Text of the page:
The victim was shot in the face and was transported to a local hospital. According to police, the victim was conscious when transported to a local hospital by authorities.

Authorities say they do not believe that the shooting was at all related to the job fair, which was for concession workers at the stadium.

The Nationals organization has since issued the following statement:

RELATED: NATIONALS REGULAR SEASON OUTLOOK

This morning a shooting occurred within a few blocks of Nationals Park. The injured victim fled the scene and was located and treated by emergency personnel outsider the center field gates, where jobs seekers were gathered in advance of a concessions staff job fair. The victim was transported by D.C. Fire and EMS to a local hospital. The Nationals are cooperating with the MPD investigation. Due to the incident, the concessions staff job far has been rescheduled for January 31.

The incident occurred at Half and N Street SE, which is near the center-field entrance of Nats Park. After initially believing the shooting took place outside the center field gate, police now believe he was shot behind a nearby liquor store.

Investigators believe the suspect fled the area in a car and have no details on a physical description.

 

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Ivan Rodriguez becomes first former Nationals player to be voted into Hall of Fame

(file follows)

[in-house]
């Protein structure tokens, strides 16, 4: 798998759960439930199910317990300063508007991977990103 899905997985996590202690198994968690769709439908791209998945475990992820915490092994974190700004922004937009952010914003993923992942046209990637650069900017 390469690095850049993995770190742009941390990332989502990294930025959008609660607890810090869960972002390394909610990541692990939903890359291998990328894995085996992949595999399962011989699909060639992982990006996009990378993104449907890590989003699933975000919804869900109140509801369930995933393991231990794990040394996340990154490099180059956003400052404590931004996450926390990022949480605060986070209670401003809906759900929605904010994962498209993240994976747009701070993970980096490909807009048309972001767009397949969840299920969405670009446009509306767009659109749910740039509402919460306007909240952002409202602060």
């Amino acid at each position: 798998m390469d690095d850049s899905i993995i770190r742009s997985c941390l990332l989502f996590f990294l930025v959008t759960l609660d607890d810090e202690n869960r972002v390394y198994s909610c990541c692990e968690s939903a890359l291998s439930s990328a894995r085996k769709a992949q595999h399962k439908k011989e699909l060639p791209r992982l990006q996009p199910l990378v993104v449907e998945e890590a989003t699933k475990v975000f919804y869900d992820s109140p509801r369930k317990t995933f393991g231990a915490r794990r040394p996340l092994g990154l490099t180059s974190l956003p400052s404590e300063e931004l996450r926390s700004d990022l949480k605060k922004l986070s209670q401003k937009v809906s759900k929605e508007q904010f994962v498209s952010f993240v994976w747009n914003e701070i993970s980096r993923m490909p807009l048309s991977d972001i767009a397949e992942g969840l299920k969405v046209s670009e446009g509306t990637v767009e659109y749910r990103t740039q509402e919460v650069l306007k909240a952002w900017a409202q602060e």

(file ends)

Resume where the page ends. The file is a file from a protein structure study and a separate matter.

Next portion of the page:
Ivan Rodriguez becomes first former Nationals player to be voted into Hall of Fame

Ivan "Pudge" Rodriguez became the first former Nationals player (2005-present) to be inducted into the Baseball Hall of Fame on Wednesday. He was inducted in his first year of eligibility, marking the 52nd first-ballot hall of famer in history. 

Rodriguez, who was the first free agent signed by current Nationals general manager Mike Rizzo, played the final two seasons of his career with Washington in 2010-11. During his time in D.C. he hit .254 six homers and 68 RBI. Pudge's greatest contribution to the Nationals came from his leadership and work ethic. He guided Stephen Strasburg through his rookie season and also helped develop Wilson Ramos so he could pass the torch to him. 

During his 21-year career, Pudge made 14 all-star teams, won 13 gold gloves, won seven silver slugger awards, led his league in caught-steeling percentage nine times, and was named American League MVP in 1999 with the Texas Rangers. He became a World Series champion in 2003 with the Florida Marlins. Pudge's 13 gold gloves are the most ever by a catcher, and his 2,844 career hits are the most ever by a player who appeared in 50 percent or more of their career games as a catcher.  

In addition to Rodriguez, former Montreal Expos great Tim Raines was inducted to the Hall of Fame. Raines is the franchise leader (Expos/Nationals) in walks (793), runs (947), stolen bases (635) and triples (82). Raines was an all-star seven times and he won a silver slugger in 1986 with the Expos. He is the only player in MLB history with at least 100 triples, 150 homers and 600 RBI in a career, and the only player to steal at least 70 bases in six consecutive seasons. 

Related: Bryce Harper wants Nationals to spend money on players, not team store